eMedOffice: A web-based collaborative serious game for teaching optimal design of a medical practice
- Equal contributors
1 Department of Medical Informatics, RWTH Aachen University, Pauwelsstraße 30, Aachen, 52074, Germany
2 Division of General Medicine, RWTH Aachen University, Pauwelsstraße 30, Aachen, 52074, Germany
3 Department of Diagnostic Radiology, Yale University School of Medicine, 333 Cedar Street, New Haven, CT 06520, USA
BMC Medical Education 2012, 12:104 doi:10.1186/1472-6920-12-104Published: 31 October 2012
Preparing medical students for the takeover or the start-up of a medical practice is an important challenge in Germany today. Therefore, this paper presents a computer-aided serious game (eMedOffice) developed and currently in use at the RWTH Aachen University Medical School. The game is part of the attempt to teach medical students the organizational and conceptual basics of the medical practice of a general practitioner in a problem-based learning environment. This paper introduces methods and concepts used to develop the serious game and describes the results of an evaluation of the game's application in curricular courses at the Medical School.
Results of the conducted evaluation gave evidence of a positive learning effect of the serious game. Educational supervisors observed strong collaboration among the players inspired by the competitive gaming aspects. In addition, an increase in willingness to learn and the exploration of new self-invented ideas were observed and valuable proposals for further prospective enhancements were elicited. A statistical analysis of the results of an evaluation provided a clear indication of the positive learning effect of the game. A usability questionnaire survey revealed a very good overall score of 4.07 (5=best, 1=worst).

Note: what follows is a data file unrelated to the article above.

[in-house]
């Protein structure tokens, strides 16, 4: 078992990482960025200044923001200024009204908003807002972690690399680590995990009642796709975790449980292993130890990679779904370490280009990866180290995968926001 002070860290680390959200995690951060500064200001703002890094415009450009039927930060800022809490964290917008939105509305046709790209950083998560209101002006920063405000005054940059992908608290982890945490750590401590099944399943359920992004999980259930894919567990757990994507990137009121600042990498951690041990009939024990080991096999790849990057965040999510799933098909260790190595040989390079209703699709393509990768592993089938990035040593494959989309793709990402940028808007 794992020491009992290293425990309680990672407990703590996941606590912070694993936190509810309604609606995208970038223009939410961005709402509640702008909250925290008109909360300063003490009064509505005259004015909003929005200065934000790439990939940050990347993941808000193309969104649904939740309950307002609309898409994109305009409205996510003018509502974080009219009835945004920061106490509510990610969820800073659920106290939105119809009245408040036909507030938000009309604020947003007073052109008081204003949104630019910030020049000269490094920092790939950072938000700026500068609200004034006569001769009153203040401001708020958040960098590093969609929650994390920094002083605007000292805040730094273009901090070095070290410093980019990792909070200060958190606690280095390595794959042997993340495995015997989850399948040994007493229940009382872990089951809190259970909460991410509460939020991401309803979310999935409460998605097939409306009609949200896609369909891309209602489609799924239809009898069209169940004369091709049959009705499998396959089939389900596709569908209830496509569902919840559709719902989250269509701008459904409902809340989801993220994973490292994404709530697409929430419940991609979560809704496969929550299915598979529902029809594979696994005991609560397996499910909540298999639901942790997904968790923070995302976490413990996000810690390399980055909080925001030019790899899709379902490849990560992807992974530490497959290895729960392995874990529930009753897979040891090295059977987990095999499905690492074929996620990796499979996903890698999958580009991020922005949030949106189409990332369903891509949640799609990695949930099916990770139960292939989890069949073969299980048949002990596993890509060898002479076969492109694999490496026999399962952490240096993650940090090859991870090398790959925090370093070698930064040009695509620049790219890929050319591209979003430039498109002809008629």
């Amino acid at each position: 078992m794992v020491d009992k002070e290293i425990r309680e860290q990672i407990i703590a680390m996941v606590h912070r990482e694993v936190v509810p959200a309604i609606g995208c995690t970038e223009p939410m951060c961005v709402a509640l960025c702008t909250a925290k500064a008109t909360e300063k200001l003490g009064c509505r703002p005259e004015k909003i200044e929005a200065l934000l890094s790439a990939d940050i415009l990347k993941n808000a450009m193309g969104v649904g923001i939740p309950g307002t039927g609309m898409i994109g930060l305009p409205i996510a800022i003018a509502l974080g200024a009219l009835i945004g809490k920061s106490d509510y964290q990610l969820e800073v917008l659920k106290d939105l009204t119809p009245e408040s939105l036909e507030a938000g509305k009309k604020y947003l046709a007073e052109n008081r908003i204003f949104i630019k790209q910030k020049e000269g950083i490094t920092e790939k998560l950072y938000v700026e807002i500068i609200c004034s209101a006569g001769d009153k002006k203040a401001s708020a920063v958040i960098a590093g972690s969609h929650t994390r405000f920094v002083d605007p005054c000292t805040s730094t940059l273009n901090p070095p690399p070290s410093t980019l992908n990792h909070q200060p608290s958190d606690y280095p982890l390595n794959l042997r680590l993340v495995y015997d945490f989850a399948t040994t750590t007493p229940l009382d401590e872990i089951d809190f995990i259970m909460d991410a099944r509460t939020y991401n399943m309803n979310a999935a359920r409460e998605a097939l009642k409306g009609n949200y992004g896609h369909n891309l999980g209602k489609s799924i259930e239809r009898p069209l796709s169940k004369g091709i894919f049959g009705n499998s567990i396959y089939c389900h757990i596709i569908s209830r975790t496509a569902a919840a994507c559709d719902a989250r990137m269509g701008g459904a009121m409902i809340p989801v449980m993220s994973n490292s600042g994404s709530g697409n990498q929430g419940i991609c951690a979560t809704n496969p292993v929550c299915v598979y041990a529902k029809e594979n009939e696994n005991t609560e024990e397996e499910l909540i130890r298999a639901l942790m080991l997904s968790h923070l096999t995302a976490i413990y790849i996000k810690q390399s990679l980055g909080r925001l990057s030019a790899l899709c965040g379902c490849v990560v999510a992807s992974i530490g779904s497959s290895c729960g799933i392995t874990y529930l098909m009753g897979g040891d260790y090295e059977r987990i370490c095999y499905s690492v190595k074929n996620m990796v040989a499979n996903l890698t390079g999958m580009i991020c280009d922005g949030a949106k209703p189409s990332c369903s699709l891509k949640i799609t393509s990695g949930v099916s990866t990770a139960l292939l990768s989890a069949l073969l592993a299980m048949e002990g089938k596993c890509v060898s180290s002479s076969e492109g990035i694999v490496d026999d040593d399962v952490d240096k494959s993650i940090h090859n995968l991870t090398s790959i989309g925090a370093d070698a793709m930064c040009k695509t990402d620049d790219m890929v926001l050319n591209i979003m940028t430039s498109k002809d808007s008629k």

We consider web-based, collaborative serious games to be a promising means of improving medical education. The insights gained by the implementation of eMedOffice will promote the future development of more effective serious games for integration into curricular courses of the RWTH Aachen University Medical School.